The eighth album from Marissa Nadler, For My Crimes, is the sound of turmoil giving way to truth. The songs stare down the dark realization that love may not be enough to keep two people together through distance and differing needs. By asking these difficult questions about her relationships, Nadler has found a stronger sense of self and a sharper voice as both a songwriter and a vocalist, culminating in her most evocative entry in an already impressive discography. The album is set for release on September 28, via Bella Union and Sacred Bones.
Following the release of 2016’s acclaimed Strangers, Nadler’s relationships were put to the test as she left the Boston area on tour. She wrote throughout 2017 about this tension, and ended up with three times as many songs as she needed. But after reviewing the demos with her co-producers Justin Raisen and Lawrence Rothman, Nadler wrote a flurry of tight but no less intense new songs in the week before arriving at Rothman’s Laurel Canyon studio, House of Lux, in early January. She considered it a challenge to herself, applying new strategies and structures to the craft of “slow music” she’s honed over the last 15 years. From that group of songs came nearly all of the singles on For My Crimes, some of the most indelible of Nadler’s career.
The opening title track is classic Nadler: a sweeping, vaguely Southern drama of voices, strings, and acoustic guitar, that walks the fine line between character song and personal indictment by metaphor. “For My Crimes” spawned out of a songwriting exercise in which Nadler wrote from the perspective of someone on death row, but the song casts a dark shadow over an album that turns marital conflict into inner reflection. Helping Nadler dig down into the song’s remorseful soul is her old friend Angel Olsen, who serves as a distraught echo from beyond in the chorus.
“Blue Vapor” has an intoxicating raw energy luring you in, somewhere between Springsteen and a grunge band playing MTV Unplugged back in the day. It feels at once tight and improvisational, balancing on little more than Nadler’s steady strumming and vulnerable harmonies with Kristin Kontrol (of Dum Dum Girls), until the heavy, purposeful style of Hole drummer Patty Schemel conjures chaos in the second half. This slow burn feeling is all too appropriate for a song centered around repeating patterns and creeping numbness in a relationship. “Blue Vapor” names that strange ambivalence and turns it into a chant that hangs in the air long after the song ends.
Dreaminess and eeriness have often been two sides of the same coin in Marissa Nadler songs. Where “For My Crimes” and “Blue Vapor” come from her dark side, the album has plenty of moments that twinkle in their sadness and sentimentality. “I Can’t Listen to Gene Clark Anymore” is one of those highly specific songs you’ll get if you’ve ever lost a favorite band to your own broken heart. It sways perfectly in its bittersweetness, like a slow dance you never want to end. After the strings swell and the bass pedals kick in, Nadler coos, “Cause I remember/The songs you sang/To me when it was you/I was falling for.” Later, closing track “Said Goodbye To That Car” turns a final odometer reading into a rhythm for a catchy, wistful hook: “1-1-9-6-5-7, and the engine blew/“1-1-9-6-5-7, and I thought of you,” Nadler lulls, harmonizing with herself. It’s an ingenious way to capture the end of an era in one small moment, and she moves as delicately as you would handling an old photo with her sweet oohs.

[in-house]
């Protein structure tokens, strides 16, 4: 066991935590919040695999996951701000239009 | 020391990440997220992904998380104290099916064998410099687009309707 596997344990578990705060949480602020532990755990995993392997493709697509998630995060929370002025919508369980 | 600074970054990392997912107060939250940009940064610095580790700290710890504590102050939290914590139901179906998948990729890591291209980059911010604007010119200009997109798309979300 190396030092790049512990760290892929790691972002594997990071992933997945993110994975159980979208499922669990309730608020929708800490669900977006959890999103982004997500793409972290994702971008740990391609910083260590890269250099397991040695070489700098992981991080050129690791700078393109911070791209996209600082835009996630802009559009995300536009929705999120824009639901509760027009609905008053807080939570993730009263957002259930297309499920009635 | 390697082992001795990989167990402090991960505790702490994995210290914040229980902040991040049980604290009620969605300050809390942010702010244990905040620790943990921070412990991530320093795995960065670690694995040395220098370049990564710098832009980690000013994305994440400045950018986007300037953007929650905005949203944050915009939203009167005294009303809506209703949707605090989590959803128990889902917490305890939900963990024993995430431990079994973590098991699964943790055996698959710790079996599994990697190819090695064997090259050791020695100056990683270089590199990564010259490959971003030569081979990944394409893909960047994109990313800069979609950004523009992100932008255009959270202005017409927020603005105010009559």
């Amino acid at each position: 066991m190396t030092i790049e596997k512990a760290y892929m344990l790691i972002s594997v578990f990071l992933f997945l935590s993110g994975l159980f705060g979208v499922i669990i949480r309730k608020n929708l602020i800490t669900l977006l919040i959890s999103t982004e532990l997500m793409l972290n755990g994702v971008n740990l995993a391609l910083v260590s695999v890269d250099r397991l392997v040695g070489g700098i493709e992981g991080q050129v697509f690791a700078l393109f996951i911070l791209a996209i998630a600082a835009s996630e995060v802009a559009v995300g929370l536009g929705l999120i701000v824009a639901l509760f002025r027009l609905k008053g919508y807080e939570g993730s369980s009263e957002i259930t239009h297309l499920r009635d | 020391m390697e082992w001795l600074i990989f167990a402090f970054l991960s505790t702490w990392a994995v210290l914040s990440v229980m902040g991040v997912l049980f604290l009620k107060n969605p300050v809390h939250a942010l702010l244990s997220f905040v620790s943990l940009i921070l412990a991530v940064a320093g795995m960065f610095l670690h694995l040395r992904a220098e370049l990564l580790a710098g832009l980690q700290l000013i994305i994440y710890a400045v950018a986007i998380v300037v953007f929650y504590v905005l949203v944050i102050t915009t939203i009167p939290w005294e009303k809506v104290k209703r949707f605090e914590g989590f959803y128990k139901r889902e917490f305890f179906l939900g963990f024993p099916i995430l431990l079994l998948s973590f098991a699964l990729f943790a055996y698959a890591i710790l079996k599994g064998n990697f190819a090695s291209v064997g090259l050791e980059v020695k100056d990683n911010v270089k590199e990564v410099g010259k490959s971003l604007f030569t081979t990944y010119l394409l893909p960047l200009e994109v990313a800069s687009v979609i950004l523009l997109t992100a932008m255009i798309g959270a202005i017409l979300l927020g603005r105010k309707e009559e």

Bolstering the intimacy of these songs is the strong feminine energy that defined their recording. Between Rothman’s fluidity with both gender and genre (as heard on his 2017 album The Book of Law), and Raisen’s track record of successful collaborations with strong women (Olsen, Kim Gordon, Charli XCX), Nadler felt empowered to explore without judgement in the studio. With the exception of saxophonist Dana Colley (Morphine), every player on the album is a woman of notable pedigree and distinct style, many of whom have played with Nadler over the years. In addition to the cameos by Angel Olsen and Kristin Kontrol, Sharon Van Etten sings backup on “I Can’t Listen to Gene Clark Anymore” and “Lover Release Me.” Mary Lattimore joins on harp for “Are You Really Gonna Move to the South,” while the great experimental multi-instrumentalist Janel Leppin plays strings throughout the record.
These women and others helped make For My Crimes as dynamic as it is intimate, but Nadler’s mesmerizing voice—stripped of nearly all reverb—is what sits at the center of these songs. You can hear the emotional range of her performances more than ever before, from the spectral harmonizing of “Are You Really Gonna Move To The South” to the cheeky boredom of “All Out Of Catastrophes,” two other highlights. As a singer, she has never sounded more confident than she does here.
Adding to the album’s deeply personal feeling is its abstracted artwork, featuring Nadler’s original oil paintings. Though Nadler is a graduate of the Rhode Island School of Design and a semi-retired art teacher (she has one student left—a 95-year-old named Doris), For My Crimes marks the first album cover bearing one of her paintings. She also channeled the album’s themes into paintings corresponding to specific tracks, which will be included as prints in the limited edition version of For My Crimes (and in some cases, for sale as originals on Nadler’s website).